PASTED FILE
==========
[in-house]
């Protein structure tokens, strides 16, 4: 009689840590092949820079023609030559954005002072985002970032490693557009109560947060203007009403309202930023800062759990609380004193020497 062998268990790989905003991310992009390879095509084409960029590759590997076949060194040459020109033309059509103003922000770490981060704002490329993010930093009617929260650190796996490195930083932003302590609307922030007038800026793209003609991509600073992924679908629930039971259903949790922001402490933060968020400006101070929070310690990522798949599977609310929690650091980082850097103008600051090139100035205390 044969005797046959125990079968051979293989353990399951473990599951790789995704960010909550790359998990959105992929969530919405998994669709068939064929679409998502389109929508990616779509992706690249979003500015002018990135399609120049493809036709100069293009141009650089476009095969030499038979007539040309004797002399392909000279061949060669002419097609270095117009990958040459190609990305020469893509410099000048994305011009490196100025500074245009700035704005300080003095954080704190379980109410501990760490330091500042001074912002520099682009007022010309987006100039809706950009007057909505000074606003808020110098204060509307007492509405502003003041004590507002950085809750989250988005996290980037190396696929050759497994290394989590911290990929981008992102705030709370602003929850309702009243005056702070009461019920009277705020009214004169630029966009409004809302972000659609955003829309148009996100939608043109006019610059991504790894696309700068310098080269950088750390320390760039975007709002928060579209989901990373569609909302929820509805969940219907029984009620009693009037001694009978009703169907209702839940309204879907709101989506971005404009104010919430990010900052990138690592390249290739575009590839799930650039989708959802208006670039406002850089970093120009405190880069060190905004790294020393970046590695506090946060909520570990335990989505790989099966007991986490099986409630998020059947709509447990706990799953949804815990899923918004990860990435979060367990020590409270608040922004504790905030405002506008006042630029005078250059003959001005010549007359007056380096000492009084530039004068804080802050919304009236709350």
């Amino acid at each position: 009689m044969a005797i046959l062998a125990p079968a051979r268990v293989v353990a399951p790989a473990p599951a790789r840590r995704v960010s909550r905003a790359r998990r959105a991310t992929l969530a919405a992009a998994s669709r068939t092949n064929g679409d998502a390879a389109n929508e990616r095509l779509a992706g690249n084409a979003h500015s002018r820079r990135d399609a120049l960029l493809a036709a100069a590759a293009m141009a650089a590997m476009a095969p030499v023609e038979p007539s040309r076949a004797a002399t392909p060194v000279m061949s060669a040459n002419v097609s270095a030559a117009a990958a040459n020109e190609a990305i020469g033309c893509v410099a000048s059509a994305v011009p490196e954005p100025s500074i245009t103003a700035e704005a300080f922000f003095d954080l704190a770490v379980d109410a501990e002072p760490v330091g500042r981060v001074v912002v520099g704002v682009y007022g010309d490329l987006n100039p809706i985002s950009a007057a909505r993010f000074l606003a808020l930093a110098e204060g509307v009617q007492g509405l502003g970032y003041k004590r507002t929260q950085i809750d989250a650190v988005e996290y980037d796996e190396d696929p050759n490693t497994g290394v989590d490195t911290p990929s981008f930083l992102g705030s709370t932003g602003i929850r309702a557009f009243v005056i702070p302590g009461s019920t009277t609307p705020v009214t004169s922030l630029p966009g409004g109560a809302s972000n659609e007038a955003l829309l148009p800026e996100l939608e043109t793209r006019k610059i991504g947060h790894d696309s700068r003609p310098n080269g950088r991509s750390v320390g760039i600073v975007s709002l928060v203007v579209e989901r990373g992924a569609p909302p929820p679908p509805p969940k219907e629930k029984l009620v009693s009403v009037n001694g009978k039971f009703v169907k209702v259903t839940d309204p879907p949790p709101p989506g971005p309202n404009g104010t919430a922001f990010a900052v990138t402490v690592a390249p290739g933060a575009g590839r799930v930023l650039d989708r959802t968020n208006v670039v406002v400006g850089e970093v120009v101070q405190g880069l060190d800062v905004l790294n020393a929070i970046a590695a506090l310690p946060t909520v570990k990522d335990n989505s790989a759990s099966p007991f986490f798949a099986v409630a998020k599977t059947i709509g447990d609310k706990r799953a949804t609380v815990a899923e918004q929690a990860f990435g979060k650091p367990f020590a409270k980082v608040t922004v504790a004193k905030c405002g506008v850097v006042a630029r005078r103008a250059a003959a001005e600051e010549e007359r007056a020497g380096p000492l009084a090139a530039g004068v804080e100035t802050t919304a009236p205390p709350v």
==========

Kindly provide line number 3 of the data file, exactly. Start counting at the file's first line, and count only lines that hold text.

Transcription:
């Amino acid at each position: 009689m044969a005797i046959l062998a125990p079968a051979r268990v293989v353990a399951p790989a473990p599951a790789r840590r995704v960010s909550r905003a790359r998990r959105a991310t992929l969530a919405a992009a998994s669709r068939t092949n064929g679409d998502a390879a389109n929508e990616r095509l779509a992706g690249n084409a979003h500015s002018r820079r990135d399609a120049l960029l493809a036709a100069a590759a293009m141009a650089a590997m476009a095969p030499v023609e038979p007539s040309r076949a004797a002399t392909p060194v000279m061949s060669a040459n002419v097609s270095a030559a117009a990958a040459n020109e190609a990305i020469g033309c893509v410099a000048s059509a994305v011009p490196e954005p100025s500074i245009t103003a700035e704005a300080f922000f003095d954080l704190a770490v379980d109410a501990e002072p760490v330091g500042r981060v001074v912002v520099g704002v682009y007022g010309d490329l987006n100039p809706i985002s950009a007057a909505r993010f000074l606003a808020l930093a110098e204060g509307v009617q007492g509405l502003g970032y003041k004590r507002t929260q950085i809750d989250a650190v988005e996290y980037d796996e190396d696929p050759n490693t497994g290394v989590d490195t911290p990929s981008f930083l992102g705030s709370t932003g602003i929850r309702a557009f009243v005056i702070p302590g009461s019920t009277t609307p705020v009214t004169s922030l630029p966009g409004g109560a809302s972000n659609e007038a955003l829309l148009p800026e996100l939608e043109t793209r006019k610059i991504g947060h790894d696309s700068r003609p310098n080269g950088r991509s750390v320390g760039i600073v975007s709002l928060v203007v579209e989901r990373g992924a569609p909302p929820p679908p509805p969940k219907e629930k029984l009620v009693s009403v009037n001694g009978k039971f009703v169907k209702v259903t839940d309204p879907p949790p709101p989506g971005p309202n404009g104010t919430a922001f990010a900052v990138t402490v690592a390249p290739g933060a575009g590839r799930v930023l650039d989708r959802t968020n208006v670039v406002v400006g850089e970093v120009v101070q405190g880069l060190d800062v905004l790294n020393a929070i970046a590695a506090l310690p946060t909520v570990k990522d335990n989505s790989a759990s099966p007991f986490f798949a099986v409630a998020k599977t059947i709509g447990d609310k706990r799953a949804t609380v815990a899923e918004q929690a990860f990435g979060k650091p367990f020590a409270k980082v608040t922004v504790a004193k905030c405002g506008v850097v006042a630029r005078r103008a250059a003959a001005e600051e010549e007359r007056a020497g380096p000492l009084a090139a530039g004068v804080e100035t802050t919304a009236p205390p709350v």